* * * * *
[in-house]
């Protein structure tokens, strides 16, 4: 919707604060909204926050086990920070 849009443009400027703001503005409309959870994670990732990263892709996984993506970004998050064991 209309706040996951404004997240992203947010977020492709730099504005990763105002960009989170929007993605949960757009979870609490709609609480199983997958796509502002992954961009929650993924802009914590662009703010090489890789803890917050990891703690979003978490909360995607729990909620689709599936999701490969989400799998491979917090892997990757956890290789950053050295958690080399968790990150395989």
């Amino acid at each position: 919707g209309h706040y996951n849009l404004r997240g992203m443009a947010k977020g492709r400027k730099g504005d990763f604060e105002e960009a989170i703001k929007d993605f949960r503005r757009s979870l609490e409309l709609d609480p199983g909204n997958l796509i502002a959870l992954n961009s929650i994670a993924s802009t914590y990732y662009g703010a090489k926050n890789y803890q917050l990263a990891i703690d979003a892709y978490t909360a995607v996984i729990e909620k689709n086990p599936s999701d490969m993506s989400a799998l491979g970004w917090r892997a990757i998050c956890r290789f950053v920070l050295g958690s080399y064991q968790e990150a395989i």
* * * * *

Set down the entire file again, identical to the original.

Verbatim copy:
[in-house]
């Protein structure tokens, strides 16, 4: 919707604060909204926050086990920070 849009443009400027703001503005409309959870994670990732990263892709996984993506970004998050064991 209309706040996951404004997240992203947010977020492709730099504005990763105002960009989170929007993605949960757009979870609490709609609480199983997958796509502002992954961009929650993924802009914590662009703010090489890789803890917050990891703690979003978490909360995607729990909620689709599936999701490969989400799998491979917090892997990757956890290789950053050295958690080399968790990150395989």
């Amino acid at each position: 919707g209309h706040y996951n849009l404004r997240g992203m443009a947010k977020g492709r400027k730099g504005d990763f604060e105002e960009a989170i703001k929007d993605f949960r503005r757009s979870l609490e409309l709609d609480p199983g909204n997958l796509i502002a959870l992954n961009s929650i994670a993924s802009t914590y990732y662009g703010a090489k926050n890789y803890q917050l990263a990891i703690d979003a892709y978490t909360a995607v996984i729990e909620k689709n086990p599936s999701d490969m993506s989400a799998l491979g970004w917090r892997a990757i998050c956890r290789f950053v920070l050295g958690s080399y064991q968790e990150a395989i």